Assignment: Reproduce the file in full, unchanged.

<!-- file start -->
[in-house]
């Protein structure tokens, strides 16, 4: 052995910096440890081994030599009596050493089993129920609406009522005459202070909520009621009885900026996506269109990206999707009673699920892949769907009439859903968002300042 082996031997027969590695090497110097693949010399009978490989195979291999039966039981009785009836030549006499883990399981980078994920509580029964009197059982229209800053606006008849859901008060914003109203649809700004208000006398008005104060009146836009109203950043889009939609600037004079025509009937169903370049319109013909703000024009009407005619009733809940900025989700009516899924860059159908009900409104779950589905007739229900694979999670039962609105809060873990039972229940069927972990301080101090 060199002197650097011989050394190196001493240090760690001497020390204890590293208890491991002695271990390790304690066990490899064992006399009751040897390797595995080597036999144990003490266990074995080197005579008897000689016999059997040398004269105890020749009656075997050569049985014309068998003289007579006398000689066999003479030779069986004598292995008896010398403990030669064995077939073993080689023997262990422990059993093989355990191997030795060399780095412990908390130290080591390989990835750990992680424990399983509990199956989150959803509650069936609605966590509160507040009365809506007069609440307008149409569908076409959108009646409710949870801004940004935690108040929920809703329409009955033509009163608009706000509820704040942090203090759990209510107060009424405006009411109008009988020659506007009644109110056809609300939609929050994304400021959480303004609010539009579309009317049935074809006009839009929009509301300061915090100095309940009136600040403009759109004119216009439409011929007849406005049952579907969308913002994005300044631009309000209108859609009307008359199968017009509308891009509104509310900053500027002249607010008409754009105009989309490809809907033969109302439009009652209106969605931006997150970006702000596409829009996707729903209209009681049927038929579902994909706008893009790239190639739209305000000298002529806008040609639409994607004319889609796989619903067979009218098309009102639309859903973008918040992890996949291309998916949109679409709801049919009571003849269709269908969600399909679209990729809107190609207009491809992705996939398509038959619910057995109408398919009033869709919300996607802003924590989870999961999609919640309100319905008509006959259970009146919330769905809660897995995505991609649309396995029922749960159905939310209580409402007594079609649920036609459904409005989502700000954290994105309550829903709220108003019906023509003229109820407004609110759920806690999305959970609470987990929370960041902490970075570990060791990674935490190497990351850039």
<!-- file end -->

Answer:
[in-house]
């Protein structure tokens, strides 16, 4: 052995910096440890081994030599009596050493089993129920609406009522005459202070909520009621009885900026996506269109990206999707009673699920892949769907009439859903968002300042 082996031997027969590695090497110097693949010399009978490989195979291999039966039981009785009836030549006499883990399981980078994920509580029964009197059982229209800053606006008849859901008060914003109203649809700004208000006398008005104060009146836009109203950043889009939609600037004079025509009937169903370049319109013909703000024009009407005619009733809940900025989700009516899924860059159908009900409104779950589905007739229900694979999670039962609105809060873990039972229940069927972990301080101090 060199002197650097011989050394190196001493240090760690001497020390204890590293208890491991002695271990390790304690066990490899064992006399009751040897390797595995080597036999144990003490266990074995080197005579008897000689016999059997040398004269105890020749009656075997050569049985014309068998003289007579006398000689066999003479030779069986004598292995008896010398403990030669064995077939073993080689023997262990422990059993093989355990191997030795060399780095412990908390130290080591390989990835750990992680424990399983509990199956989150959803509650069936609605966590509160507040009365809506007069609440307008149409569908076409959108009646409710949870801004940004935690108040929920809703329409009955033509009163608009706000509820704040942090203090759990209510107060009424405006009411109008009988020659506007009644109110056809609300939609929050994304400021959480303004609010539009579309009317049935074809006009839009929009509301300061915090100095309940009136600040403009759109004119216009439409011929007849406005049952579907969308913002994005300044631009309000209108859609009307008359199968017009509308891009509104509310900053500027002249607010008409754009105009989309490809809907033969109302439009009652209106969605931006997150970006702000596409829009996707729903209209009681049927038929579902994909706008893009790239190639739209305000000298002529806008040609639409994607004319889609796989619903067979009218098309009102639309859903973008918040992890996949291309998916949109679409709801049919009571003849269709269908969600399909679209990729809107190609207009491809992705996939398509038959619910057995109408398919009033869709919300996607802003924590989870999961999609919640309100319905008509006959259970009146919330769905809660897995995505991609649309396995029922749960159905939310209580409402007594079609649920036609459904409005989502700000954290994105309550829903709220108003019906023509003229109820407004609110759920806690999305959970609470987990929370960041902490970075570990060791990674935490190497990351850039």